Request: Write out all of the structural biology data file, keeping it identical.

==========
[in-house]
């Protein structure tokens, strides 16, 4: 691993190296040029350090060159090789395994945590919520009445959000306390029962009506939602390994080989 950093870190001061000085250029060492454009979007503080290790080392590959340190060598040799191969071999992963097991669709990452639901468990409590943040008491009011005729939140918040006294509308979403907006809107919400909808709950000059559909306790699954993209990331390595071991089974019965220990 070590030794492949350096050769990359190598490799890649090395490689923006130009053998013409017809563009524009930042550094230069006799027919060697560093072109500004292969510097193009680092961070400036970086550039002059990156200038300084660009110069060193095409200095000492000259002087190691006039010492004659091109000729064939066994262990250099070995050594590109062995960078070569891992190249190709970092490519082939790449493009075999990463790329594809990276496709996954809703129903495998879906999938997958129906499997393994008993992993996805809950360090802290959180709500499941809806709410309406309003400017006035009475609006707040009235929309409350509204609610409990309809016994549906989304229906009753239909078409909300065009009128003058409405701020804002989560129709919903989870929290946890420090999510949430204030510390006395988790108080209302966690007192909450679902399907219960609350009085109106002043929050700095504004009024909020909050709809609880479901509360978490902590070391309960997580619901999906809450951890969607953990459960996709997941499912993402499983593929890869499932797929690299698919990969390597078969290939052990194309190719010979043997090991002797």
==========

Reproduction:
[in-house]
């Protein structure tokens, strides 16, 4: 691993190296040029350090060159090789395994945590919520009445959000306390029962009506939602390994080989 950093870190001061000085250029060492454009979007503080290790080392590959340190060598040799191969071999992963097991669709990452639901468990409590943040008491009011005729939140918040006294509308979403907006809107919400909808709950000059559909306790699954993209990331390595071991089974019965220990 070590030794492949350096050769990359190598490799890649090395490689923006130009053998013409017809563009524009930042550094230069006799027919060697560093072109500004292969510097193009680092961070400036970086550039002059990156200038300084660009110069060193095409200095000492000259002087190691006039010492004659091109000729064939066994262990250099070995050594590109062995960078070569891992190249190709970092490519082939790449493009075999990463790329594809990276496709996954809703129903495998879906999938997958129906499997393994008993992993996805809950360090802290959180709500499941809806709410309406309003400017006035009475609006707040009235929309409350509204609610409990309809016994549906989304229906009753239909078409909300065009009128003058409405701020804002989560129709919903989870929290946890420090999510949430204030510390006395988790108080209302966690007192909450679902399907219960609350009085109106002043929050700095504004009024909020909050709809609880479901509360978490902590070391309960997580619901999906809450951890969607953990459960996709997941499912993402499983593929890869499932797929690299698919990969390597078969290939052990194309190719010979043997090991002797």